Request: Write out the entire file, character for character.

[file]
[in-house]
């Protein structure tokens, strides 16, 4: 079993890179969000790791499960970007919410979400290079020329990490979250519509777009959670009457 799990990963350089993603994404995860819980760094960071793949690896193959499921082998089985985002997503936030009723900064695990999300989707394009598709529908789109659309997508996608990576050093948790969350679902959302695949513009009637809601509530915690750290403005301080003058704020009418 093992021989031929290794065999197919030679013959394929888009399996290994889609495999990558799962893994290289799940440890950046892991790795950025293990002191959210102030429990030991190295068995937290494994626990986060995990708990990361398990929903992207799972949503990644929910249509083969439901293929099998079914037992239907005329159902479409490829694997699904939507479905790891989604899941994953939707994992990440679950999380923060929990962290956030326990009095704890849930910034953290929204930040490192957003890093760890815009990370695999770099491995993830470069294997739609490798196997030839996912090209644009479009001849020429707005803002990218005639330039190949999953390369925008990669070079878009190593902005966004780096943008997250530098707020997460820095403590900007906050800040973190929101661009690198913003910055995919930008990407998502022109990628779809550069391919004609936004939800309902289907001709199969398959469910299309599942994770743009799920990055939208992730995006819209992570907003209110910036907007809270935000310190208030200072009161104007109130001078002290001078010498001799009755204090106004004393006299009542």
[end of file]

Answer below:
[in-house]
């Protein structure tokens, strides 16, 4: 079993890179969000790791499960970007919410979400290079020329990490979250519509777009959670009457 799990990963350089993603994404995860819980760094960071793949690896193959499921082998089985985002997503936030009723900064695990999300989707394009598709529908789109659309997508996608990576050093948790969350679902959302695949513009009637809601509530915690750290403005301080003058704020009418 093992021989031929290794065999197919030679013959394929888009399996290994889609495999990558799962893994290289799940440890950046892991790795950025293990002191959210102030429990030991190295068995937290494994626990986060995990708990990361398990929903992207799972949503990644929910249509083969439901293929099998079914037992239907005329159902479409490829694997699904939507479905790891989604899941994953939707994992990440679950999380923060929990962290956030326990009095704890849930910034953290929204930040490192957003890093760890815009990370695999770099491995993830470069294997739609490798196997030839996912090209644009479009001849020429707005803002990218005639330039190949999953390369925008990669070079878009190593902005966004780096943008997250530098707020997460820095403590900007906050800040973190929101661009690198913003910055995919930008990407998502022109990628779809550069391919004609936004939800309902289907001709199969398959469910299309599942994770743009799920990055939208992730995006819209992570907003209110910036907007809270935000310190208030200072009161104007109130001078002290001078010498001799009755204090106004004393006299009542």